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Last updated: Aug 17, 22 15:10 UTC | Permalink

Typescript Basics

This tutorial describes the basic concepts and syntax of typescript with code examples. Typescript is treated here as an extension of JavaScript, but it requires no prior knowledge to follow along.

You can run the examples on Online Typescript Editor .

Contents:

Typescript is a superset of JavaScript. Thus, all JavaScript code is valid Typescript code. Typescript introduces concepts of optional typing, modules, and few additional features to Javascript. Let us begin by extending JavaScript to use the features of Typescript and primitive types.

Types in typescript

Boolean

The boolean type has two values: true and false.

Example:

let a = true                // boolean
     var b = false               // boolean
     const c = true              // true
     let d: boolean = true       // boolean
     let e: true = true          // true
  • Usage: You can compare them (with ==, ===, ||, &&, and ?), negate them (with !).

Number

Number is the set of all numbers: integers, floats, positives, negatives, Infinity, NaN.

Example:

var b = Infinity * 0.10     // number
const c = 5678              // 5678
let d = a < b               // boolean
let e: number = 100         // number
let f: 26.218 = 26.218
  • Usage: Numbers can do things, like addition (+), subtraction (-), modulo (%), and comparison (<). When working with long numbers, use numeric separators to make those numbers easier to read.

BigInt

The bigint type is the set of all BigInts, and supports things like addition (+), subtraction (-), multiplication (*), division (/), and comparison (<).

Example:

let a = 1234n               // bigint
const b = 5678n             // 5678n
var c = a + b               // bigint
let d = a < 1235            // boolean
let e = 88.5n               // Error TS1353: A bigint literal must be an integer.
let f: bigint = 100n        // bigint
let g: 100n = 100n
  • Usage: It lets you work with large integers without running into rounding errors. While the number type can only represent whole numbers it can hold numbers larger than 253 – 1.

String

String is the set of all strings and the things you can do with them like concatenate (+), slice (.slice),etc.

Example:

let a: any = 666            // any
let b: any = ['danger']     // any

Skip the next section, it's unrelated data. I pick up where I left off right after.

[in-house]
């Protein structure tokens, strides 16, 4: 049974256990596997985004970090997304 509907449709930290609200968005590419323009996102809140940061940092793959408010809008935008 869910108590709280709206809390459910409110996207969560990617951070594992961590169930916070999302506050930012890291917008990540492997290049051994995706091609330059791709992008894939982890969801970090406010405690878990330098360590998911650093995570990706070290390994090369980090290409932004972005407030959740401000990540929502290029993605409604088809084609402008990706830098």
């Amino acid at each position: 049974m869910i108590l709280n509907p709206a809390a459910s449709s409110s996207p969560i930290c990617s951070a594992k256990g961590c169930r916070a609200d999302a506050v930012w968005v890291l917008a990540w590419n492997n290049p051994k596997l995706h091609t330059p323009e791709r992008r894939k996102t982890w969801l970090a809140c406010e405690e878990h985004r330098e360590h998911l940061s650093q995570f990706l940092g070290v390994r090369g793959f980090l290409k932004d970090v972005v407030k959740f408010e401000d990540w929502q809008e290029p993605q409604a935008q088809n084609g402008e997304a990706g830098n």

let c = a + b               // any
  • Usage: Any functionality that requires the functionality of a string of characters. Here are a couple of string operations:

charAt() : This method returns the character from the specified index. Characters in a string are indexed from left to right. The index of the first character is 0, and the index of the last character in a string, called stringName, is stringName.length – 1.

Syntax:

string.charAt(index)

slice() : This method extracts a section of a string and returns a new string. Syntax:

string.slice( beginslice [, endSlice])

split() : This method splits a String object into an array of strings by separating the string into substrings. Syntax:

string.split([separator][, limit])

concat(): This method adds two or more strings and returns a new single string. Syntax:

string.concat(string2, string3[, ..., stringN])

indexOf(): This method returns the index within the calling String object of the first occurrence of the specified value, starting the search at index or -1 if the value is not found. Syntax:

string.indexOf(searchValue[, fromIndex])

Arrays

Like in JavaScript, TypeScript arrays are special kinds of objects that support things like concatenation, pushing, searching, and slicing. Arrays are iterable Objects with the keys as numbers.

Example:

let a = [1, 2, 3]           // number[]
var b = ['a', 'b']          // string[]
let c: string[] = ['a']     // string[]
let d = [1, 'a']            // (string | number)[]
const e = [2, 'b']          // (string | number)[]
 
let f = ['red']
f.push('blue')
let g = []                  // any[]
g.push(1)                   // number[]
g.push('red')               // (string | number)[]
 
let h: number[] = []        // number[]
h.push(1)                   // number[]

Tuples

Tuples are subtypes of array. They’re a special way to type arrays that have fixed lengths, where the values at each index have specific, known types. Unlike most other types, tuples have to be explicitly typed when you declare them.

Example:

let a: [number] = [1]
 
// A tuple of [first name, last name, birth year]
let b: [string, string, number] = ['malcolm', 'gladwell', 1963]